When do we use colloquial language?

    • On social media, such as Instagram and Twitter.

    • In conversations with friends. It is quicker and easier to communicate on an informal basis with those we are close with.

    Can you think of some examples where you would not use colloquial language?

    Colloquial expressions in literature - why do authors use colloquialisms?

    Possible reasons authors use colloquial language include:

    • To make characters appear authentic and genuine
    • To make characters/speakers appear more relatable
    • To reflect the setting in text
    • To reflect social demographic
    • To reveal a time period

    To make characters appear authentic and genuine

    Colloquial language is influenced by time, culture, and social settings. Because of this, using colloquialisms in literature can make characters appear more authentic, as readers who are familiar with the character's background will be able to identify with the language that is used.

    In the following example, the narrator in The Black Flamingo (2019) by Dean Atta uses colloquial language in a monologue. How does the colloquial language help readers to connect with the speaker and understand more about his character?

    I come from a British passport and an ever-ready suitcase. I come from jet fuel and coconut water. I come from crossing oceans to find myself. I come from deep issues and shallow solutions.

    In this passage:

    • Atta uses simpler language than a lot of other poetry which requires reading between the lines, which allows readers to align themselves with the protagonist and tap into his character. The repeated use of 'I come' is easy to digest as a reader and reiterates the fact he is talking about his origins.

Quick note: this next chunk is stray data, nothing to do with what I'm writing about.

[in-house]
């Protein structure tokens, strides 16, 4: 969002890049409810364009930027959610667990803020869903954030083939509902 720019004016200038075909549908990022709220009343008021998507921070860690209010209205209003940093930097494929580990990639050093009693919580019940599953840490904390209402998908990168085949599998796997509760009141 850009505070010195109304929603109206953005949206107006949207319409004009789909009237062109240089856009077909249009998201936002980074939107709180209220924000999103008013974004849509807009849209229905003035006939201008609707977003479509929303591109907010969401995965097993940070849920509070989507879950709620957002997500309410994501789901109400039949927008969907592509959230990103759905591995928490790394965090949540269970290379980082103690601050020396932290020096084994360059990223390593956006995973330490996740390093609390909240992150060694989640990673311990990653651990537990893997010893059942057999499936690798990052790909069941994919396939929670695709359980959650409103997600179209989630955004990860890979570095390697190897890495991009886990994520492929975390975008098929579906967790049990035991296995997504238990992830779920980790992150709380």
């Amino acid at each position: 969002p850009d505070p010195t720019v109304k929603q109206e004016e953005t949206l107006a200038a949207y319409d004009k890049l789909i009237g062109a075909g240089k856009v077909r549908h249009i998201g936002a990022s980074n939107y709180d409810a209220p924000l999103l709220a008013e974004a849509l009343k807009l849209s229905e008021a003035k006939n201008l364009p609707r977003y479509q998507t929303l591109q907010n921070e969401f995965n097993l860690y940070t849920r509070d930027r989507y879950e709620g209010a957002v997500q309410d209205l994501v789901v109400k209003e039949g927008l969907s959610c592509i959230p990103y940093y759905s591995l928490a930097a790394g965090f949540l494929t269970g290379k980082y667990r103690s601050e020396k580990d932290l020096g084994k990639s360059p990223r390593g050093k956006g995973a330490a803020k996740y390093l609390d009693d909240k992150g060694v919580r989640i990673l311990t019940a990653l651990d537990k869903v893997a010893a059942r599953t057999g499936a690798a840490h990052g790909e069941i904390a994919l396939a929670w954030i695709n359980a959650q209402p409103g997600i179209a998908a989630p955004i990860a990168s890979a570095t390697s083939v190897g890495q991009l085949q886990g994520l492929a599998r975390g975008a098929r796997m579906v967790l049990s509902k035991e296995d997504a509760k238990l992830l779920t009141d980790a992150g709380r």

• Atta uses well-known symbols like a suitcase, coconut water, passport, and jet fuel, to illustrate the collage of culture that makes up the speaker's character. Through these well-known symbols and colloquial language, readers are able to understand more about the speakers' journey and he appears a more authentic character.

    To make characters/speakers appear more relatable

    Colloquial language is a technique used to make characters appear more relatable to readers. This is because they use language that a reader may be familiar with.

    For example, Wendy Cope in her poem 'Message' (1986) uses colloquial language in a humorous way, discussing a scenario many readers can relate to:

    Pick up the phone before it is too late / And dial my number. There's no time to spare - / Love is already turning into hate / And very soon I'll start to look elsewhere.

    In this passage:

    • Similarly to Atta, Cope does not use flowery language. This makes Cope's work more accessible for readers. The speaker's desperation for the person to call her is evident through her instructive tone asking them to 'pick up the phone before it's too late'.